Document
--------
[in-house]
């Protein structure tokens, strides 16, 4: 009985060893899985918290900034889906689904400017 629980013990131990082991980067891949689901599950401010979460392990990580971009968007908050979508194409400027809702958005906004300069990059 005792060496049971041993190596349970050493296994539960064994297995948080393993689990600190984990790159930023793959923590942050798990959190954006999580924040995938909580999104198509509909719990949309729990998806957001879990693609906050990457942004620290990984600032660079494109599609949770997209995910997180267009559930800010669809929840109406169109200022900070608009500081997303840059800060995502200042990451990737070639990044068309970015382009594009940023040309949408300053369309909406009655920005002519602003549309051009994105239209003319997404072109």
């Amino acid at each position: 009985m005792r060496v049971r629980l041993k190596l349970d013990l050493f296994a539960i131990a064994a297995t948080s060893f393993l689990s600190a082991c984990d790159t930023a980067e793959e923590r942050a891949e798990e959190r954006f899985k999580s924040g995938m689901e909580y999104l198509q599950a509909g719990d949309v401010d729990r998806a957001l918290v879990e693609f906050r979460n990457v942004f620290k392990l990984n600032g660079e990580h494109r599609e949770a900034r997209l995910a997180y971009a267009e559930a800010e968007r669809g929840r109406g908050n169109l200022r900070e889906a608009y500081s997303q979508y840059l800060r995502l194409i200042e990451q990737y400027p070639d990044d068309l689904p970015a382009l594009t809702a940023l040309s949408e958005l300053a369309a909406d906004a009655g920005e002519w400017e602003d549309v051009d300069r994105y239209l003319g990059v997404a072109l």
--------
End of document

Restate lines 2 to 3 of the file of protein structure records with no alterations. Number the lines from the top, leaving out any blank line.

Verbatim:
């Protein structure tokens, strides 16, 4: 009985060893899985918290900034889906689904400017 629980013990131990082991980067891949689901599950401010979460392990990580971009968007908050979508194409400027809702958005906004300069990059 005792060496049971041993190596349970050493296994539960064994297995948080393993689990600190984990790159930023793959923590942050798990959190954006999580924040995938909580999104198509509909719990949309729990998806957001879990693609906050990457942004620290990984600032660079494109599609949770997209995910997180267009559930800010669809929840109406169109200022900070608009500081997303840059800060995502200042990451990737070639990044068309970015382009594009940023040309949408300053369309909406009655920005002519602003549309051009994105239209003319997404072109």
């Amino acid at each position: 009985m005792r060496v049971r629980l041993k190596l349970d013990l050493f296994a539960i131990a064994a297995t948080s060893f393993l689990s600190a082991c984990d790159t930023a980067e793959e923590r942050a891949e798990e959190r954006f899985k999580s924040g995938m689901e909580y999104l198509q599950a509909g719990d949309v401010d729990r998806a957001l918290v879990e693609f906050r979460n990457v942004f620290k392990l990984n600032g660079e990580h494109r599609e949770a900034r997209l995910a997180y971009a267009e559930a800010e968007r669809g929840r109406g908050n169109l200022r900070e889906a608009y500081s997303q979508y840059l800060r995502l194409i200042e990451q990737y400027p070639d990044d068309l689904p970015a382009l594009t809702a940023l040309s949408e958005l300053a369309a909406d906004a009655g920005e002519w400017e602003d549309v051009d300069r994105y239209l003319g990059v997404a072109l």